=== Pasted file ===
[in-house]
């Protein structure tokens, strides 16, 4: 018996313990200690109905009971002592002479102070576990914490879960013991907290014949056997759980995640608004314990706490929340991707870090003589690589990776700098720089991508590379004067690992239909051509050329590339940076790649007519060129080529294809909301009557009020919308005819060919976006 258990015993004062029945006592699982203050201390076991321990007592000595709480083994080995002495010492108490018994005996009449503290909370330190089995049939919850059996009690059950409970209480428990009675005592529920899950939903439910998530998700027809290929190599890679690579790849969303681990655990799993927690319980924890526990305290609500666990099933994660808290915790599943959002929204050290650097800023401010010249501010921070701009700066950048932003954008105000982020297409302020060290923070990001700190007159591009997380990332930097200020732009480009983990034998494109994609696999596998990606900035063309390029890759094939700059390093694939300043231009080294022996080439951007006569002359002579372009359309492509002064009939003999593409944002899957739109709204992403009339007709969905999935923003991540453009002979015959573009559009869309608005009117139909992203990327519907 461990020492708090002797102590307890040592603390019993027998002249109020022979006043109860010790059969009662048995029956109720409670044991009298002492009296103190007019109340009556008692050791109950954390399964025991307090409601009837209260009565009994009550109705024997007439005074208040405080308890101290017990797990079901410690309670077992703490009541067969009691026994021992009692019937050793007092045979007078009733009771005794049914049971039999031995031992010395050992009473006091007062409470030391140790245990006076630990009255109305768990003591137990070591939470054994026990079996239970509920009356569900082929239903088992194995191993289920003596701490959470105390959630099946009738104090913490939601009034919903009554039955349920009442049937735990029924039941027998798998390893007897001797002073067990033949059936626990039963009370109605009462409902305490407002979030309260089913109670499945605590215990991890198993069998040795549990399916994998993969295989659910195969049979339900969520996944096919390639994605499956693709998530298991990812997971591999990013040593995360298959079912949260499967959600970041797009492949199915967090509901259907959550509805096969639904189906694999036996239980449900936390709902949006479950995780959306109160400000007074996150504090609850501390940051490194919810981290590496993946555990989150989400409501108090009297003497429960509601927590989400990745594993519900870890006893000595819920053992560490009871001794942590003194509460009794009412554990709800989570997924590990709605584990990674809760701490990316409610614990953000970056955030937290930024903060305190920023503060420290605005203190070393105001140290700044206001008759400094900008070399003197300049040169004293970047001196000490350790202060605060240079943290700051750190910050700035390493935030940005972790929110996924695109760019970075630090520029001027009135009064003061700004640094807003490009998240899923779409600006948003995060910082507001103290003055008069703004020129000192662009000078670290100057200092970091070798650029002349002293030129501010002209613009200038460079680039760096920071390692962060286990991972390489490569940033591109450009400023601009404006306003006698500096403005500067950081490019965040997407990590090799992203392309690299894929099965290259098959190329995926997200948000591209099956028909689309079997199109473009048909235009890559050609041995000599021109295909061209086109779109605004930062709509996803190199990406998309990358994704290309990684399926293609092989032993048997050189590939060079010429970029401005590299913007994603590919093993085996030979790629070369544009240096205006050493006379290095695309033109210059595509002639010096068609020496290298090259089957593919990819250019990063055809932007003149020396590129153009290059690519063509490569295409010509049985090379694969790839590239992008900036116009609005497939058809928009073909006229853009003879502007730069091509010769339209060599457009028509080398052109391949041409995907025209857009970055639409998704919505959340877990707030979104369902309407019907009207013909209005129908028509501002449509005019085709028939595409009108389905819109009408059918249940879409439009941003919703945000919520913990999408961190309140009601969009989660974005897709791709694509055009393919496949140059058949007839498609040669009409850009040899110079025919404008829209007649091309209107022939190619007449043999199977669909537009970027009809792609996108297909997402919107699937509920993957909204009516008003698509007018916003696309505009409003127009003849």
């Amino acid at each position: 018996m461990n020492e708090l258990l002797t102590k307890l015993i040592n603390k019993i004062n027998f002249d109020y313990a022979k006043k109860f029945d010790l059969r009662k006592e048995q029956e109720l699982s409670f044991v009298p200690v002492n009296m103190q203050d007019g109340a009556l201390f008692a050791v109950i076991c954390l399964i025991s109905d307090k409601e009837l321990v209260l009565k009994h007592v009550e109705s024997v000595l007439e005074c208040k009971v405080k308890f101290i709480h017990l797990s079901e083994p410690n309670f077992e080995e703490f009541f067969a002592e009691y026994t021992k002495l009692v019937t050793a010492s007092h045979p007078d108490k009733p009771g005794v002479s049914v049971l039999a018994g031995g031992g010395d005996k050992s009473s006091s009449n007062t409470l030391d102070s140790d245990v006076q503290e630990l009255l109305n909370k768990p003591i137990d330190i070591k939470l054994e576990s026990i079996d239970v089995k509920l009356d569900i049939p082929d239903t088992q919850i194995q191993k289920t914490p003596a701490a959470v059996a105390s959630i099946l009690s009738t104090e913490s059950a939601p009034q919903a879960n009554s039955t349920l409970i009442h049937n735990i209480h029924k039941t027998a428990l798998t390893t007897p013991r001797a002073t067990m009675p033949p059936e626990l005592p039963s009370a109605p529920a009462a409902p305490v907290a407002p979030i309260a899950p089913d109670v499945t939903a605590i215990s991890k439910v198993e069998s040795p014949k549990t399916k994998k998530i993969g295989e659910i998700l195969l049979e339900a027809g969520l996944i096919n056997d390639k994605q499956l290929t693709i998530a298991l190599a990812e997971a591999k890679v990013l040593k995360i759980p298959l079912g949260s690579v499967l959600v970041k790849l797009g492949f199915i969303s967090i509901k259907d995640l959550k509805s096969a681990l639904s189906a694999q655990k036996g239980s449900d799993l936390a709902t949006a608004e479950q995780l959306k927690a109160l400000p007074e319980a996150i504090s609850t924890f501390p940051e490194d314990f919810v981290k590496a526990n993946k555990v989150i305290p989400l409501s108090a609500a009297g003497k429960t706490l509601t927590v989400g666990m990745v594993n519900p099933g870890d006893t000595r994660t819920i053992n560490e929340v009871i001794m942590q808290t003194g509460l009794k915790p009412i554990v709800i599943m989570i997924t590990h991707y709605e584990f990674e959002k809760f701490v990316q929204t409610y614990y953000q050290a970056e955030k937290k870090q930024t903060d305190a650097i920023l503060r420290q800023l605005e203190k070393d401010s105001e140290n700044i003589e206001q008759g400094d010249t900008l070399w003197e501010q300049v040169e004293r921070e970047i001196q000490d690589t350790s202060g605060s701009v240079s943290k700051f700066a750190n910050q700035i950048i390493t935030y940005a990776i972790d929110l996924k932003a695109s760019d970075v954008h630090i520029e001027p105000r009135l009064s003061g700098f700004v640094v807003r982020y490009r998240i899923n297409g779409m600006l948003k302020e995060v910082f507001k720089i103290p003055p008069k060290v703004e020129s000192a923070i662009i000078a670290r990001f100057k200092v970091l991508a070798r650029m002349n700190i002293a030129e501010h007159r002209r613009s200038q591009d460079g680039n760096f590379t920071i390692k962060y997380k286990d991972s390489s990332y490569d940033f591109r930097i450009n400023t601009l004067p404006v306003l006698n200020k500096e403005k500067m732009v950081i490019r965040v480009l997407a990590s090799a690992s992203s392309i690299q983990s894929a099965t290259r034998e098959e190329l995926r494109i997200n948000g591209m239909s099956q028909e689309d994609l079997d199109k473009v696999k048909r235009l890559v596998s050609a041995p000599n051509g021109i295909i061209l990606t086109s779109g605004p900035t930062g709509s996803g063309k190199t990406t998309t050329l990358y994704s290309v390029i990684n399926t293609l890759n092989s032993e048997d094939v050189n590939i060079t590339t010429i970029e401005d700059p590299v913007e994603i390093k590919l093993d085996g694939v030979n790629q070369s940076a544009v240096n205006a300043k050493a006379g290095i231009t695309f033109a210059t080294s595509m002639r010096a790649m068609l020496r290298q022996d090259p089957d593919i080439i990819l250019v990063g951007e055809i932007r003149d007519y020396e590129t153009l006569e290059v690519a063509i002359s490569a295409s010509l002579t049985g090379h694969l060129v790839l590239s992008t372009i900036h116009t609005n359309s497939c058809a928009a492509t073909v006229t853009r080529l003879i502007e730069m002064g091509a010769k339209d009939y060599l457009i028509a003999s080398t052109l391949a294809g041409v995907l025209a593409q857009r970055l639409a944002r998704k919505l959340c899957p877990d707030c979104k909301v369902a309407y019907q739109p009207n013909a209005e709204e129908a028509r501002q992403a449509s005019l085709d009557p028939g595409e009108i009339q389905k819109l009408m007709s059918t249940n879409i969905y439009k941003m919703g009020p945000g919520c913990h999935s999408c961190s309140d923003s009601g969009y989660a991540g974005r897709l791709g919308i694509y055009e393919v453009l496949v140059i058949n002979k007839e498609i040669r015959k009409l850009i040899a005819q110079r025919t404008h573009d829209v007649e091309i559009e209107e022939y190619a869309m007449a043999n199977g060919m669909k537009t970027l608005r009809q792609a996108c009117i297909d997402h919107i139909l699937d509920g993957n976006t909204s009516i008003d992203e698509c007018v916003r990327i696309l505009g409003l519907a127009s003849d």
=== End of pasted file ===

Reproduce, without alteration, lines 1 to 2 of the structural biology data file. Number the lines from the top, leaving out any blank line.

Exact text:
[in-house]
């Protein structure tokens, strides 16, 4: 018996313990200690109905009971002592002479102070576990914490879960013991907290014949056997759980995640608004314990706490929340991707870090003589690589990776700098720089991508590379004067690992239909051509050329590339940076790649007519060129080529294809909301009557009020919308005819060919976006 258990015993004062029945006592699982203050201390076991321990007592000595709480083994080995002495010492108490018994005996009449503290909370330190089995049939919850059996009690059950409970209480428990009675005592529920899950939903439910998530998700027809290929190599890679690579790849969303681990655990799993927690319980924890526990305290609500666990099933994660808290915790599943959002929204050290650097800023401010010249501010921070701009700066950048932003954008105000982020297409302020060290923070990001700190007159591009997380990332930097200020732009480009983990034998494109994609696999596998990606900035063309390029890759094939700059390093694939300043231009080294022996080439951007006569002359002579372009359309492509002064009939003999593409944002899957739109709204992403009339007709969905999935923003991540453009002979015959573009559009869309608005009117139909992203990327519907 461990020492708090002797102590307890040592603390019993027998002249109020022979006043109860010790059969009662048995029956109720409670044991009298002492009296103190007019109340009556008692050791109950954390399964025991307090409601009837209260009565009994009550109705024997007439005074208040405080308890101290017990797990079901410690309670077992703490009541067969009691026994021992009692019937050793007092045979007078009733009771005794049914049971039999031995031992010395050992009473006091007062409470030391140790245990006076630990009255109305768990003591137990070591939470054994026990079996239970509920009356569900082929239903088992194995191993289920003596701490959470105390959630099946009738104090913490939601009034919903009554039955349920009442049937735990029924039941027998798998390893007897001797002073067990033949059936626990039963009370109605009462409902305490407002979030309260089913109670499945605590215990991890198993069998040795549990399916994998993969295989659910195969049979339900969520996944096919390639994605499956693709998530298991990812997971591999990013040593995360298959079912949260499967959600970041797009492949199915967090509901259907959550509805096969639904189906694999036996239980449900936390709902949006479950995780959306109160400000007074996150504090609850501390940051490194919810981290590496993946555990989150989400409501108090009297003497429960509601927590989400990745594993519900870890006893000595819920053992560490009871001794942590003194509460009794009412554990709800989570997924590990709605584990990674809760701490990316409610614990953000970056955030937290930024903060305190920023503060420290605005203190070393105001140290700044206001008759400094900008070399003197300049040169004293970047001196000490350790202060605060240079943290700051750190910050700035390493935030940005972790929110996924695109760019970075630090520029001027009135009064003061700004640094807003490009998240899923779409600006948003995060910082507001103290003055008069703004020129000192662009000078670290100057200092970091070798650029002349002293030129501010002209613009200038460079680039760096920071390692962060286990991972390489490569940033591109450009400023601009404006306003006698500096403005500067950081490019965040997407990590090799992203392309690299894929099965290259098959190329995926997200948000591209099956028909689309079997199109473009048909235009890559050609041995000599021109295909061209086109779109605004930062709509996803190199990406998309990358994704290309990684399926293609092989032993048997050189590939060079010429970029401005590299913007994603590919093993085996030979790629070369544009240096205006050493006379290095695309033109210059595509002639010096068609020496290298090259089957593919990819250019990063055809932007003149020396590129153009290059690519063509490569295409010509049985090379694969790839590239992008900036116009609005497939058809928009073909006229853009003879502007730069091509010769339209060599457009028509080398052109391949041409995907025209857009970055639409998704919505959340877990707030979104369902309407019907009207013909209005129908028509501002449509005019085709028939595409009108389905819109009408059918249940879409439009941003919703945000919520913990999408961190309140009601969009989660974005897709791709694509055009393919496949140059058949007839498609040669009409850009040899110079025919404008829209007649091309209107022939190619007449043999199977669909537009970027009809792609996108297909997402919107699937509920993957909204009516008003698509007018916003696309505009409003127009003849």